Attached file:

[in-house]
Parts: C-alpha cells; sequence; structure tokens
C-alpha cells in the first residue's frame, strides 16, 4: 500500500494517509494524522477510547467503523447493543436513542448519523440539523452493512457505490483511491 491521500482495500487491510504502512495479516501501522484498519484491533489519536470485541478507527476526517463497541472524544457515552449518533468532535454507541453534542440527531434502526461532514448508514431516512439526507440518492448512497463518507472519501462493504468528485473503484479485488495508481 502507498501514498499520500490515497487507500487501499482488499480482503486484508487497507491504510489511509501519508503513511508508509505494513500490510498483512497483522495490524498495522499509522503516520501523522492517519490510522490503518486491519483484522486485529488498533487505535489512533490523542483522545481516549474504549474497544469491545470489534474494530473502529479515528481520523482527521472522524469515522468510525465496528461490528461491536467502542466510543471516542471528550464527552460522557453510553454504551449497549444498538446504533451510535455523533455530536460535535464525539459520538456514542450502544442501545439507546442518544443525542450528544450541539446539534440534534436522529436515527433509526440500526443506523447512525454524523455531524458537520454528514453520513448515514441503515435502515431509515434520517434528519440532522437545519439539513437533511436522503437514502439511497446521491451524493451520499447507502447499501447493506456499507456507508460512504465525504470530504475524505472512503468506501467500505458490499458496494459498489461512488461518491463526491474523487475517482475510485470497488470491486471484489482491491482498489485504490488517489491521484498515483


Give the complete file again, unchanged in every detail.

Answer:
[in-house]
Parts: C-alpha cells; sequence; structure tokens
C-alpha cells in the first residue's frame, strides 16, 4: 500500500494517509494524522477510547467503523447493543436513542448519523440539523452493512457505490483511491 491521500482495500487491510504502512495479516501501522484498519484491533489519536470485541478507527476526517463497541472524544457515552449518533468532535454507541453534542440527531434502526461532514448508514431516512439526507440518492448512497463518507472519501462493504468528485473503484479485488495508481 502507498501514498499520500490515497487507500487501499482488499480482503486484508487497507491504510489511509501519508503513511508508509505494513500490510498483512497483522495490524498495522499509522503516520501523522492517519490510522490503518486491519483484522486485529488498533487505535489512533490523542483522545481516549474504549474497544469491545470489534474494530473502529479515528481520523482527521472522524469515522468510525465496528461490528461491536467502542466510543471516542471528550464527552460522557453510553454504551449497549444498538446504533451510535455523533455530536460535535464525539459520538456514542450502544442501545439507546442518544443525542450528544450541539446539534440534534436522529436515527433509526440500526443506523447512525454524523455531524458537520454528514453520513448515514441503515435502515431509515434520517434528519440532522437545519439539513437533511436522503437514502439511497446521491451524493451520499447507502447499501447493506456499507456507508460512504465525504470530504475524505472512503468506501467500505458490499458496494459498489461512488461518491463526491474523487475517482475510485470497488470491486471484489482491491482498489485504490488517489491521484498515483